Oregon Football: Ducks' Spring Practice To-Do List

Oregon's Spring To-Do List

3/6/14 in NCAAF   |   chris901   |   24 respect

There’s not much going on in the big O other than winning, as the Oregon Ducks aren't set to begin spring Blog Photo - Oregon Football: Ducks' Spring Practice To-Do Listpractice until April 1. The Ducks are sitting pretty after an 11-2 finish in 2013, including a dominant win over the Texas Longhorns in the Alamo Bowl. 

Despite its obvious success, Oregon still had shortcomings and some things it needs to shore up, and it can start addressing those needs as early as possible.

1. Implement New Ways to Run the Ball

Ever since Chip Kelly installed it back in 2007, the Oregon offense has been predicated on the run. Even after his departure, the emphasis on the run has remained. The Ducks led the Pac-12 last year in rushing yards, yards per carry, and rushing touchdowns, which means they are doing something right when they move the ball on the ground. This trend has to continue because it gives the Ducks a clear advantage over their competition in almost every game. Their practices should be intense and full of running drills to maintain overall team speed and knowledge of the Oregon playbook that is filled with all sorts of running plays.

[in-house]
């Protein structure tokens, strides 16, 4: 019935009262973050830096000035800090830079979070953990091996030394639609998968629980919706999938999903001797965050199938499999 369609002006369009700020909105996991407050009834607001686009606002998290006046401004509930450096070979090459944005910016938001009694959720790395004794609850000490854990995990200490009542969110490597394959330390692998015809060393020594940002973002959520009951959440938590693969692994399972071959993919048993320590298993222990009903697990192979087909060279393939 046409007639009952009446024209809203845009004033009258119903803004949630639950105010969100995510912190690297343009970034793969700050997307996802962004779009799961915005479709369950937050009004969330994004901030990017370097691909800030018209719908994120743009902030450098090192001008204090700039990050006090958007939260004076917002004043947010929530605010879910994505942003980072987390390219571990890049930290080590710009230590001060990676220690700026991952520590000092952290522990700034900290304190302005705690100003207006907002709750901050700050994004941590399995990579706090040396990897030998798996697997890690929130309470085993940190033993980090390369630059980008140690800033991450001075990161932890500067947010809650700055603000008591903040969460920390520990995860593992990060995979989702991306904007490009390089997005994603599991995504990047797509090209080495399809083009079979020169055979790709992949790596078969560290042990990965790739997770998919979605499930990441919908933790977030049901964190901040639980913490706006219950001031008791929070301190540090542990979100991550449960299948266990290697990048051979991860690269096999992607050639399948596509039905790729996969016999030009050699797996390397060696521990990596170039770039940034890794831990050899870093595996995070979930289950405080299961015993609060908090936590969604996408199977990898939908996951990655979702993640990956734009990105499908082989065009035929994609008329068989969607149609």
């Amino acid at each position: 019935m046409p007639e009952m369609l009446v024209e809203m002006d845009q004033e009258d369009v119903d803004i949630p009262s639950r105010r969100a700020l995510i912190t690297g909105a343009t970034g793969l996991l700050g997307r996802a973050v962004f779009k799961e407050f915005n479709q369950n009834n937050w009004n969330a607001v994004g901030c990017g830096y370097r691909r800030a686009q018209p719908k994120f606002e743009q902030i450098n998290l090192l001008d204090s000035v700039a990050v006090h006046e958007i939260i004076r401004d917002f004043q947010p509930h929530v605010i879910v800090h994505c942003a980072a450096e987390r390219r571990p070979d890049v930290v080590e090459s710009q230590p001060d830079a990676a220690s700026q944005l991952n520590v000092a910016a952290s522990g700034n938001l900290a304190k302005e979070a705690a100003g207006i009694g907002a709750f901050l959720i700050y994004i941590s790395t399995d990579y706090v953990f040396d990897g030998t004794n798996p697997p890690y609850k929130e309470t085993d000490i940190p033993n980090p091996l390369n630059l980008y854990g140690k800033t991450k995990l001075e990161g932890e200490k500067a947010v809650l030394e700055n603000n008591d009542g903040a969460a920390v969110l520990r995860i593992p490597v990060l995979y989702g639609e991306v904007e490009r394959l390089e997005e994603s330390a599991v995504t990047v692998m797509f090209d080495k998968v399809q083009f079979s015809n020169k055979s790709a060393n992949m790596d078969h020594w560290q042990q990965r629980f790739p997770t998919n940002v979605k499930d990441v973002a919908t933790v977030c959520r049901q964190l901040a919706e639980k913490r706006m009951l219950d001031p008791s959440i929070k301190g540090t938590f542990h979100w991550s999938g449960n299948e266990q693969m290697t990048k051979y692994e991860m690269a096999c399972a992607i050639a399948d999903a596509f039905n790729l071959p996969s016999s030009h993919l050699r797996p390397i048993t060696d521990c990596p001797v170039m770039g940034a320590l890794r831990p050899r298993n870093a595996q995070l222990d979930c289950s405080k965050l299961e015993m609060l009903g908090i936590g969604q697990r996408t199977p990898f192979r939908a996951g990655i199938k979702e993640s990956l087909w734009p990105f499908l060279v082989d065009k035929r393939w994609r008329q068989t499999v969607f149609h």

2. Outwork and Find a Way to Thwart Stanford

The biggest competitor for Oregon in the Pac-12 North over the last few years has been the Stanford Cardinal. When a team encounters an opponent as challenging as Stanford, it is imperative to identify the areas of weakness against that opponent. The Ducks lost to the Cardinal in 2013 by a score of 26-20, and have finished second to Stanford in the Pac-12 North the last two years. UO must figure out what Stanford does well, specifically against them, and adjust the most to those areas. Oregon knows it can beat physical teams; it just needs to know its playing style can defeat them, too. 

3. Groom a Backup Quarterback

Marcus Mariota won’t stick around forever at Oregon, but he has decided to play his redshirt junior season with the Ducks, even though he easily could have justified his entry in the 2014 NFL Draft. Mariota passed for over 3,600 yards and 31 touchdowns to only four interceptions in 2013, and that wasn’t even the whole story. Mariota presents dual-threat capabilities at the quarterback position, and rushed for 715 yards and nine touchdowns. 

A player like Mariota is not easy to replace, and that is why Oregon needs to start looking for his successor now. The Ducks currently have four other quarterbacks on their 2014 roster; Jeff Lockie and Jake Rodrigues saw time on the field in 2013, but it was so minimal that it is hard to predict if their ability will translate into consistent, high-caliber performance.
 
Coach Mark Helfrich needs to evaluate the talent he has on the roster and choose a quarterback in whom he believes in the most. Once that choice is made, the grooming process can begin.
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